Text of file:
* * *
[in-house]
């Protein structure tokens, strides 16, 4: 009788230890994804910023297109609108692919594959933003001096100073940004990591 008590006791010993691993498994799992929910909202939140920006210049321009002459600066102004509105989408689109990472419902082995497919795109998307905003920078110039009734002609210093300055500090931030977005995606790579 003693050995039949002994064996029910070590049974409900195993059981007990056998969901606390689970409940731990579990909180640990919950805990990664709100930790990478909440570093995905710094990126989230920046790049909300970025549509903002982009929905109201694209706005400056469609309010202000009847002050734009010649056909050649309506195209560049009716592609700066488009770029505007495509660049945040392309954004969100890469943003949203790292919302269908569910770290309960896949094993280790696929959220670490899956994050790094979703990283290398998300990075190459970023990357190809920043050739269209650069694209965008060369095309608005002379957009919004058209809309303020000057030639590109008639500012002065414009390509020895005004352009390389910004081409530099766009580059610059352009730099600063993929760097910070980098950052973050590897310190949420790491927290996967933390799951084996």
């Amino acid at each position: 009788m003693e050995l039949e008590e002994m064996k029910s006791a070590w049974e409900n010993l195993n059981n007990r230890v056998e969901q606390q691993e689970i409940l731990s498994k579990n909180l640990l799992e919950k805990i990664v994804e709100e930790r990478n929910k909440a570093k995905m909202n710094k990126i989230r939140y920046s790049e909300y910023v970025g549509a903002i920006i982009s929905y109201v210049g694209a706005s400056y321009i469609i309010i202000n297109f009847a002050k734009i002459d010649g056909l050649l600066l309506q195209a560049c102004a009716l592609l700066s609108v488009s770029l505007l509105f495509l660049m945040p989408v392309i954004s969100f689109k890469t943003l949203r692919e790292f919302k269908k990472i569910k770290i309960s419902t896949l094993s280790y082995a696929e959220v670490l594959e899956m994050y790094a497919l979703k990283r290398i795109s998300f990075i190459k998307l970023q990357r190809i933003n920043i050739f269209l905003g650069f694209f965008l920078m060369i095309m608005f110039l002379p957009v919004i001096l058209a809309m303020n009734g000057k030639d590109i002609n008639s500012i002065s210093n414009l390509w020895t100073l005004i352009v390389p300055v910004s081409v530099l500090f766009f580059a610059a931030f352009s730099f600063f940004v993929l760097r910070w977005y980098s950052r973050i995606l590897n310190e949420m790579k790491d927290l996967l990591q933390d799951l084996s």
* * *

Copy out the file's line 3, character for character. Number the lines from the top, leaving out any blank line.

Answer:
């Amino acid at each position: 009788m003693e050995l039949e008590e002994m064996k029910s006791a070590w049974e409900n010993l195993n059981n007990r230890v056998e969901q606390q691993e689970i409940l731990s498994k579990n909180l640990l799992e919950k805990i990664v994804e709100e930790r990478n929910k909440a570093k995905m909202n710094k990126i989230r939140y920046s790049e909300y910023v970025g549509a903002i920006i982009s929905y109201v210049g694209a706005s400056y321009i469609i309010i202000n297109f009847a002050k734009i002459d010649g056909l050649l600066l309506q195209a560049c102004a009716l592609l700066s609108v488009s770029l505007l509105f495509l660049m945040p989408v392309i954004s969100f689109k890469t943003l949203r692919e790292f919302k269908k990472i569910k770290i309960s419902t896949l094993s280790y082995a696929e959220v670490l594959e899956m994050y790094a497919l979703k990283r290398i795109s998300f990075i190459k998307l970023q990357r190809i933003n920043i050739f269209l905003g650069f694209f965008l920078m060369i095309m608005f110039l002379p957009v919004i001096l058209a809309m303020n009734g000057k030639d590109i002609n008639s500012i002065s210093n414009l390509w020895t100073l005004i352009v390389p300055v910004s081409v530099l500090f766009f580059a610059a931030f352009s730099f600063f940004v993929l760097r910070w977005y980098s950052r973050i995606l590897n310190e949420m790579k790491d927290l996967l990591q933390d799951l084996s």